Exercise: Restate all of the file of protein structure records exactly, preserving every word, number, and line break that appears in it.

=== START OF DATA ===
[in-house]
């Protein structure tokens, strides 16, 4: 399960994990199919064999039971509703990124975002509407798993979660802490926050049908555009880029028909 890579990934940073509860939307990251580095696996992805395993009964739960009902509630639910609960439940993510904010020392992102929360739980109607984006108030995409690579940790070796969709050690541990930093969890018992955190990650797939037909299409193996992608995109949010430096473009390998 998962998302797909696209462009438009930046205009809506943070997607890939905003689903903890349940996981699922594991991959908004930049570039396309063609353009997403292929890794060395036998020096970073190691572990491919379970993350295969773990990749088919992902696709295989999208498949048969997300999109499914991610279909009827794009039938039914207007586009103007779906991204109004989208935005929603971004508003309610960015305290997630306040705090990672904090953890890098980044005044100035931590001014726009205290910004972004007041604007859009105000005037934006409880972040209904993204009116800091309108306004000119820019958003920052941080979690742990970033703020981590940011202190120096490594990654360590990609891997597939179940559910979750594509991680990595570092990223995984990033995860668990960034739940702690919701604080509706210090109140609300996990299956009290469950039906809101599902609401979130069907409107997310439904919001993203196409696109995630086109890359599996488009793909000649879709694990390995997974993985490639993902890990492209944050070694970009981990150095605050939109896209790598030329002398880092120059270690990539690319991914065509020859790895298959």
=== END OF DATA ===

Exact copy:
[in-house]
């Protein structure tokens, strides 16, 4: 399960994990199919064999039971509703990124975002509407798993979660802490926050049908555009880029028909 890579990934940073509860939307990251580095696996992805395993009964739960009902509630639910609960439940993510904010020392992102929360739980109607984006108030995409690579940790070796969709050690541990930093969890018992955190990650797939037909299409193996992608995109949010430096473009390998 998962998302797909696209462009438009930046205009809506943070997607890939905003689903903890349940996981699922594991991959908004930049570039396309063609353009997403292929890794060395036998020096970073190691572990491919379970993350295969773990990749088919992902696709295989999208498949048969997300999109499914991610279909009827794009039938039914207007586009103007779906991204109004989208935005929603971004508003309610960015305290997630306040705090990672904090953890890098980044005044100035931590001014726009205290910004972004007041604007859009105000005037934006409880972040209904993204009116800091309108306004000119820019958003920052941080979690742990970033703020981590940011202190120096490594990654360590990609891997597939179940559910979750594509991680990595570092990223995984990033995860668990960034739940702690919701604080509706210090109140609300996990299956009290469950039906809101599902609401979130069907409107997310439904919001993203196409696109995630086109890359599996488009793909000649879709694990390995997974993985490639993902890990492209944050070694970009981990150095605050939109896209790598030329002398880092120059270690990539690319991914065509020859790895298959």